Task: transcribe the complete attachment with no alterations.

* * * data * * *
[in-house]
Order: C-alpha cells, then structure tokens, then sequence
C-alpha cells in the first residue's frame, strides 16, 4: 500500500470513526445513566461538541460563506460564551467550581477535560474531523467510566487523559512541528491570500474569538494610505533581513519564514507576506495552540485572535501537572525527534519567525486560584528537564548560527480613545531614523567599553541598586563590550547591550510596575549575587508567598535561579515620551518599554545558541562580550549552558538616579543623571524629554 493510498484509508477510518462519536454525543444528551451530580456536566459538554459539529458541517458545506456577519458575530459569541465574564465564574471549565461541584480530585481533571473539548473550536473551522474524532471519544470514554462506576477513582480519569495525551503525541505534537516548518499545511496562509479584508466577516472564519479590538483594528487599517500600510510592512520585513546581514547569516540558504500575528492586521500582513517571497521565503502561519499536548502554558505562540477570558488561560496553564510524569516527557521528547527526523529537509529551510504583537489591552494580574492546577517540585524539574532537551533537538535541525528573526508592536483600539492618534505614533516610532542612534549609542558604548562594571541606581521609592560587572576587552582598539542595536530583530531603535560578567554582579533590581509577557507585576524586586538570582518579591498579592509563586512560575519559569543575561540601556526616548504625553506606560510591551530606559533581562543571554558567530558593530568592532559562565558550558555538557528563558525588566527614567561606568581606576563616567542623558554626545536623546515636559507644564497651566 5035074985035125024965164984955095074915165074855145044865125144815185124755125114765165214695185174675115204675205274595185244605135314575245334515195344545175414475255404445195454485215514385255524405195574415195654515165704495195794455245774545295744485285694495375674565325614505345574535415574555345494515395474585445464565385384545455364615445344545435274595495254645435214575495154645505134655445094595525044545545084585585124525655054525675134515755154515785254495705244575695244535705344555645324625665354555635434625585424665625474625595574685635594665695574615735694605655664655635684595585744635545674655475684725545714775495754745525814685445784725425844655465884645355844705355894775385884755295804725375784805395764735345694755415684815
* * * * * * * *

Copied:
[in-house]
Order: C-alpha cells, then structure tokens, then sequence
C-alpha cells in the first residue's frame, strides 16, 4: 500500500470513526445513566461538541460563506460564551467550581477535560474531523467510566487523559512541528491570500474569538494610505533581513519564514507576506495552540485572535501537572525527534519567525486560584528537564548560527480613545531614523567599553541598586563590550547591550510596575549575587508567598535561579515620551518599554545558541562580550549552558538616579543623571524629554 493510498484509508477510518462519536454525543444528551451530580456536566459538554459539529458541517458545506456577519458575530459569541465574564465564574471549565461541584480530585481533571473539548473550536473551522474524532471519544470514554462506576477513582480519569495525551503525541505534537516548518499545511496562509479584508466577516472564519479590538483594528487599517500600510510592512520585513546581514547569516540558504500575528492586521500582513517571497521565503502561519499536548502554558505562540477570558488561560496553564510524569516527557521528547527526523529537509529551510504583537489591552494580574492546577517540585524539574532537551533537538535541525528573526508592536483600539492618534505614533516610532542612534549609542558604548562594571541606581521609592560587572576587552582598539542595536530583530531603535560578567554582579533590581509577557507585576524586586538570582518579591498579592509563586512560575519559569543575561540601556526616548504625553506606560510591551530606559533581562543571554558567530558593530568592532559562565558550558555538557528563558525588566527614567561606568581606576563616567542623558554626545536623546515636559507644564497651566 5035074985035125024965164984955095074915165074855145044865125144815185124755125114765165214695185174675115204675205274595185244605135314575245334515195344545175414475255404445195454485215514385255524405195574415195654515165704495195794455245774545295744485285694495375674565325614505345574535415574555345494515395474585445464565385384545455364615445344545435274595495254645435214575495154645505134655445094595525044545545084585585124525655054525675134515755154515785254495705244575695244535705344555645324625665354555635434625585424665625474625595574685635594665695574615735694605655664655635684595585744635545674655475684725545714775495754745525814685445784725425844655465884645355844705355894775385884755295804725375784805395764735345694755415684815